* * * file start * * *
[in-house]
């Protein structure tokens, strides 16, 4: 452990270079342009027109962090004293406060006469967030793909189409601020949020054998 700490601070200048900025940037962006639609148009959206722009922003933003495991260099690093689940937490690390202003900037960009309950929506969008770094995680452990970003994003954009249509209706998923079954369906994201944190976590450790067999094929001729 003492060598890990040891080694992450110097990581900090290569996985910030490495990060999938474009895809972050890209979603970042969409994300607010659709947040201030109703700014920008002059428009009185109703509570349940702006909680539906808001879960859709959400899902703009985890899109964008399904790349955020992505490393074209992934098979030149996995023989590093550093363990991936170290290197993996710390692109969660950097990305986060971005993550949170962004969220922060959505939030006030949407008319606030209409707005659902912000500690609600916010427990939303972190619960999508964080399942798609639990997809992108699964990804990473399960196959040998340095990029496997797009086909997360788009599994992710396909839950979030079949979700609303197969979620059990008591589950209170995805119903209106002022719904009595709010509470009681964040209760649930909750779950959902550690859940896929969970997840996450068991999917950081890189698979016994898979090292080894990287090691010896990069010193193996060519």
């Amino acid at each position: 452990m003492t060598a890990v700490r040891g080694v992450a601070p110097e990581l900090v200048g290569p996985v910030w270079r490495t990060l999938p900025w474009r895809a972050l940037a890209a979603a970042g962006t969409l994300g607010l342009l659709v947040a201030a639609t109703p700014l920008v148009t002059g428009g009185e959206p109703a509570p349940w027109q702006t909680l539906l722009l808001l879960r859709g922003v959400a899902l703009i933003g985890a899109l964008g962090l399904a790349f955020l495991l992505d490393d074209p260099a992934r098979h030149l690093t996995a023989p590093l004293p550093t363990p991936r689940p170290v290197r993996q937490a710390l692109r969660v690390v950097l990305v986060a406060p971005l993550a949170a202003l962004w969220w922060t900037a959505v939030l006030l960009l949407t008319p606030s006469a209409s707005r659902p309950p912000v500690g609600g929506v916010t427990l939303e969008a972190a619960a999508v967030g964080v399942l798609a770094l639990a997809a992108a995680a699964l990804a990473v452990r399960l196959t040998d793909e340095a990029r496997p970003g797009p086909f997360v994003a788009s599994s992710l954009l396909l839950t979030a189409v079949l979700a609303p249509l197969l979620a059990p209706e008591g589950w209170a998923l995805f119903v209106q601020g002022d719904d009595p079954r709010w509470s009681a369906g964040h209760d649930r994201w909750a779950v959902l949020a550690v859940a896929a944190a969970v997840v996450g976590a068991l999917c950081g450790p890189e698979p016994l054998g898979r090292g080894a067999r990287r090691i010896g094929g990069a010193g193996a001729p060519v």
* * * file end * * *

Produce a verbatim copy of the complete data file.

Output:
[in-house]
């Protein structure tokens, strides 16, 4: 452990270079342009027109962090004293406060006469967030793909189409601020949020054998 700490601070200048900025940037962006639609148009959206722009922003933003495991260099690093689940937490690390202003900037960009309950929506969008770094995680452990970003994003954009249509209706998923079954369906994201944190976590450790067999094929001729 003492060598890990040891080694992450110097990581900090290569996985910030490495990060999938474009895809972050890209979603970042969409994300607010659709947040201030109703700014920008002059428009009185109703509570349940702006909680539906808001879960859709959400899902703009985890899109964008399904790349955020992505490393074209992934098979030149996995023989590093550093363990991936170290290197993996710390692109969660950097990305986060971005993550949170962004969220922060959505939030006030949407008319606030209409707005659902912000500690609600916010427990939303972190619960999508964080399942798609639990997809992108699964990804990473399960196959040998340095990029496997797009086909997360788009599994992710396909839950979030079949979700609303197969979620059990008591589950209170995805119903209106002022719904009595709010509470009681964040209760649930909750779950959902550690859940896929969970997840996450068991999917950081890189698979016994898979090292080894990287090691010896990069010193193996060519």
């Amino acid at each position: 452990m003492t060598a890990v700490r040891g080694v992450a601070p110097e990581l900090v200048g290569p996985v910030w270079r490495t990060l999938p900025w474009r895809a972050l940037a890209a979603a970042g962006t969409l994300g607010l342009l659709v947040a201030a639609t109703p700014l920008v148009t002059g428009g009185e959206p109703a509570p349940w027109q702006t909680l539906l722009l808001l879960r859709g922003v959400a899902l703009i933003g985890a899109l964008g962090l399904a790349f955020l495991l992505d490393d074209p260099a992934r098979h030149l690093t996995a023989p590093l004293p550093t363990p991936r689940p170290v290197r993996q937490a710390l692109r969660v690390v950097l990305v986060a406060p971005l993550a949170a202003l962004w969220w922060t900037a959505v939030l006030l960009l949407t008319p606030s006469a209409s707005r659902p309950p912000v500690g609600g929506v916010t427990l939303e969008a972190a619960a999508v967030g964080v399942l798609a770094l639990a997809a992108a995680a699964l990804a990473v452990r399960l196959t040998d793909e340095a990029r496997p970003g797009p086909f997360v994003a788009s599994s992710l954009l396909l839950t979030a189409v079949l979700a609303p249509l197969l979620a059990p209706e008591g589950w209170a998923l995805f119903v209106q601020g002022d719904d009595p079954r709010w509470s009681a369906g964040h209760d649930r994201w909750a779950v959902l949020a550690v859940a896929a944190a969970v997840v996450g976590a068991l999917c950081g450790p890189e698979p016994l054998g898979r090292g080894a067999r990287r090691i010896g094929g990069a010193g193996a001729p060519v």